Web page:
Jim Gardner reports on Iowa caucuses

January 2, 2012 8:31:17 PM PST
The countdown continues to tomorrow's Iowa caucuses.

With the wind at his sails, and surging poll numbers that put him in a statistical dead heat with Mitt Romney and Ron Paul, Rick Santorum spoke to supporters in Polk City today, telling them it is his inspirational leadership that the country is now looking for.

Romney focused on the economy as he told a crowd in Davenport that it's morally wrong to pass obligations onto the next generation and we must balance the budget.

Because the Iowa caucuses is the first nominating event, the media focuses on the candidates for months for any development, large or small.

But some people outside Iowa ask, "Is this any way to start an election?"

Here's why:

Iowa is 91.3 percent white. The country is 72.4.

Only 2.9 percent of Iowans are African-American compared to 12.6 percent nationally.

People of Hispanic or Latino origin comprise 5 percent of the state.

The number countrywide is 16.3 percent.

And only 120,000 people will take part in the caucuses tomorrow night.

Does Iowa get far too much attention and too much influence?

Not if you ask Iowans.

"I think you get a good, honest common person's opinion of what's going on in the world right here in Iowa," one Iowan said at the Uncommon Grounds Coffee Shop in Indianola, 30 miles southeast of Des Moines.

One of the reasons Iowans like the caucuses - their economic impact.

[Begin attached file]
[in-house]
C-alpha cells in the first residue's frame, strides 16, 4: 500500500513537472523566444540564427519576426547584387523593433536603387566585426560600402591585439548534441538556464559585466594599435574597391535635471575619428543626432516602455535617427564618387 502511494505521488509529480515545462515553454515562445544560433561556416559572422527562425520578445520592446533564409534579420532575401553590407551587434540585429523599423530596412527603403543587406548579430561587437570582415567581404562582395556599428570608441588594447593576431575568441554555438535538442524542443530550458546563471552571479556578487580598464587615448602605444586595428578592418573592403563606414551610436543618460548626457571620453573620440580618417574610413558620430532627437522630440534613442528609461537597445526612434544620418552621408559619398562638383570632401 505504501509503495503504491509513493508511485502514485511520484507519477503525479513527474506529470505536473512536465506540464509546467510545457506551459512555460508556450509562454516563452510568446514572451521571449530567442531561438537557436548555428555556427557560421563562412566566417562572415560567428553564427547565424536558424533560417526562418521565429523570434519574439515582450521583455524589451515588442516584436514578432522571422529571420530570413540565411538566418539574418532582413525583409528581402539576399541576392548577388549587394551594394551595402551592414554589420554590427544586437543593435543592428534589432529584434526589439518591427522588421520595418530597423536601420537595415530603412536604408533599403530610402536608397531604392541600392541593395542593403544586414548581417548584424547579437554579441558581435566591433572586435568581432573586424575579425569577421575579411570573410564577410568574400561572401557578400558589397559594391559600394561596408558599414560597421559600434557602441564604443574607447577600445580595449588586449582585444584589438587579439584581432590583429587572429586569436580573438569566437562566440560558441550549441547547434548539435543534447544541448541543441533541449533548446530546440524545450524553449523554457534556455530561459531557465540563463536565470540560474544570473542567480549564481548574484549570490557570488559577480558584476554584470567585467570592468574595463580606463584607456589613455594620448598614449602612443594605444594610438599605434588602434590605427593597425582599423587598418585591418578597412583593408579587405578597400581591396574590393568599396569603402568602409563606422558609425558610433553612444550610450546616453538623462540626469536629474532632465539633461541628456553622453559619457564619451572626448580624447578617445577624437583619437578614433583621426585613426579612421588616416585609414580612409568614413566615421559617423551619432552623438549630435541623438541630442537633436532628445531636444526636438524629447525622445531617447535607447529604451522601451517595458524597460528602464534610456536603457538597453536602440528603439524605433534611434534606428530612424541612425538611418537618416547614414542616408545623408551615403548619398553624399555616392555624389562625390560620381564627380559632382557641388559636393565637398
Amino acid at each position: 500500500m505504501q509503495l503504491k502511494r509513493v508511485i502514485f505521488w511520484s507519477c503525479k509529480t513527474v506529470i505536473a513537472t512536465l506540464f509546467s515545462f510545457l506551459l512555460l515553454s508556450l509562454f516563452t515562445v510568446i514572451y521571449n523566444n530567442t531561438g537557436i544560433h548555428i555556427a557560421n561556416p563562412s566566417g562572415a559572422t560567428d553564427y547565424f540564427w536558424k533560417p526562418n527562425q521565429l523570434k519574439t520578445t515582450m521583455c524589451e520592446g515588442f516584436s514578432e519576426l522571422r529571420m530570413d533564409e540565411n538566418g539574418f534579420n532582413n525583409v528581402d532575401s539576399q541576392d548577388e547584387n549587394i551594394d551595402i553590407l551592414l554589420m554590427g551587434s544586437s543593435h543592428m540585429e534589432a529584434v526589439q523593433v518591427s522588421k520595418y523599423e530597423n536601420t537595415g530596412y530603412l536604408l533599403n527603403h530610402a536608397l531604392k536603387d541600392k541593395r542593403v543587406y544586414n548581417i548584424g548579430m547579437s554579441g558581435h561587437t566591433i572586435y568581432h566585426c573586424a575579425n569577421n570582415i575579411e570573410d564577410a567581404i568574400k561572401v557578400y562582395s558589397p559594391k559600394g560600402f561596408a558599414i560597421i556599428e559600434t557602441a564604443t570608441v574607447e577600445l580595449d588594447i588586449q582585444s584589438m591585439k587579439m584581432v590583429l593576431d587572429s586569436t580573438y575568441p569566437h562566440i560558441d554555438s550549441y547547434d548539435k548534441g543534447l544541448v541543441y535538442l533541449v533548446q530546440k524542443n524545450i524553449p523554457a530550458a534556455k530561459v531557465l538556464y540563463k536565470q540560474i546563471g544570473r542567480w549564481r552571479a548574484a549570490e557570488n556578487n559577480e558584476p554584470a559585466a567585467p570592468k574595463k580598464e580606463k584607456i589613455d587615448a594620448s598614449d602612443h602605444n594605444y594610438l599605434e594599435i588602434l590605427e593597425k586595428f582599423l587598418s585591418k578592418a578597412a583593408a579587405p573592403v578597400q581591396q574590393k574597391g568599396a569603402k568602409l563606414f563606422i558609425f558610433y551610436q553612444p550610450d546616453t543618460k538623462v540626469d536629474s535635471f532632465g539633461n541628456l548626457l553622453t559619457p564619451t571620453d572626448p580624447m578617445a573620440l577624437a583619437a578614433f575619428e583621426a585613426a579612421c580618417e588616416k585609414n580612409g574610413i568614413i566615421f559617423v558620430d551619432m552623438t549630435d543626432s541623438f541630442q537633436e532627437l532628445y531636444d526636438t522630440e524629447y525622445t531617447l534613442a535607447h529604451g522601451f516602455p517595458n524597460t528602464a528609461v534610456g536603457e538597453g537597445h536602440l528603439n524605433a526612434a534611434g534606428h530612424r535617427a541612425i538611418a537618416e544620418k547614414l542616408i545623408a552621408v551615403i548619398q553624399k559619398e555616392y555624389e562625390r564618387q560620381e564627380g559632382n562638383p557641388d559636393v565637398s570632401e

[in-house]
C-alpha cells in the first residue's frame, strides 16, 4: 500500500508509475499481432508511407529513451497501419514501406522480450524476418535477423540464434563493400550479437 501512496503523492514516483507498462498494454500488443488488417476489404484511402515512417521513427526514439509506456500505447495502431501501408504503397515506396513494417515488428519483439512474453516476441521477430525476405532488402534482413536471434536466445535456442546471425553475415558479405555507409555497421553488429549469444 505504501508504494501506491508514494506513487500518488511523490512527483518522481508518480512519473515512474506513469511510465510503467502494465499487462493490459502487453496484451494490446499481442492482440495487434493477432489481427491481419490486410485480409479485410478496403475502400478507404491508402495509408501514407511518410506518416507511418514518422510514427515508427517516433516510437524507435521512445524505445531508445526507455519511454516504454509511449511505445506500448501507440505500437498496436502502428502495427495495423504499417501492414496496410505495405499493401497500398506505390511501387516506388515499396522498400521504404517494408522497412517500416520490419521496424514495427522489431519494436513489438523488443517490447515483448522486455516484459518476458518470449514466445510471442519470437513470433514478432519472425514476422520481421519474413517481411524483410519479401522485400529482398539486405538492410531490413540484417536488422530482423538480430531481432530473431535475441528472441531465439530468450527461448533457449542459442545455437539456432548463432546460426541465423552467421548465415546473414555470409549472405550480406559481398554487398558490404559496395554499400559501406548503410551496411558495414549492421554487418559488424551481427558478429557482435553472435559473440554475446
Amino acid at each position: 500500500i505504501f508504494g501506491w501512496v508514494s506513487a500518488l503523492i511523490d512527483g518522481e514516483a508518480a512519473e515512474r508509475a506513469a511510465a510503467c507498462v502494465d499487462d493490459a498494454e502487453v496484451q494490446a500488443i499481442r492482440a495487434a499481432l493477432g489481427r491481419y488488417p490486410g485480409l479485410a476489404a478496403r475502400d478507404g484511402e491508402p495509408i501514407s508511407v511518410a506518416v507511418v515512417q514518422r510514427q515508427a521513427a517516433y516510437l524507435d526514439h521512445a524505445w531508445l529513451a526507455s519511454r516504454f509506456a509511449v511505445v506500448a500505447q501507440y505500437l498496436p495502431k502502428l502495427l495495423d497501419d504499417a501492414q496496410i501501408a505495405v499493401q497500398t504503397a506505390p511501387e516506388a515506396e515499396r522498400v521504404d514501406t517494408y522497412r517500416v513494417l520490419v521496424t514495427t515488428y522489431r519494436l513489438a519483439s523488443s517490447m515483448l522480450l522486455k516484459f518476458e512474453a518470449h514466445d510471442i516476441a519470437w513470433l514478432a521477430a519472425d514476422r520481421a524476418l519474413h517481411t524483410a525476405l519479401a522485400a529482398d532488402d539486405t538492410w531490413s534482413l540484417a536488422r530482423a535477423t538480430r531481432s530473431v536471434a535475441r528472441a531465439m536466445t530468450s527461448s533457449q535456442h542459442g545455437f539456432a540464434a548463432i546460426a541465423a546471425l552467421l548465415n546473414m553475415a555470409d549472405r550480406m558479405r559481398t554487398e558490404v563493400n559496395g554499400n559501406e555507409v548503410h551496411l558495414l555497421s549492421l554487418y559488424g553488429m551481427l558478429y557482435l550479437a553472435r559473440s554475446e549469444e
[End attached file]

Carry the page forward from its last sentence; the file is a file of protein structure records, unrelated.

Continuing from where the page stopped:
The caucuses pump $100-million into the state and $25-million into the city of Des Moines alone.

Restaurants, hotels, transportation, all needed by the media and the campaigns.

The president caucus has become as central to the state's political landscape as the silo is to the geographical landscape.

So what is a caucus?

Iowans are quick to tell you it's not a primary.

There are no polling places here.

There are gatherings, promptly at 7:00 p.m. tomorrow in schools, churches, libraries, even homes.

As stated above, about 120,000 politically active Iowans will gather, not to select delegates to the national convention, which is what primaries do, but to select delegates to each of 99 county conventions, which in turn will select delegates to the state convention, which in turn will select delegates to the Republican National Convention.

It may seem like a circuitous road to take to Tampa, but that's how they do it here.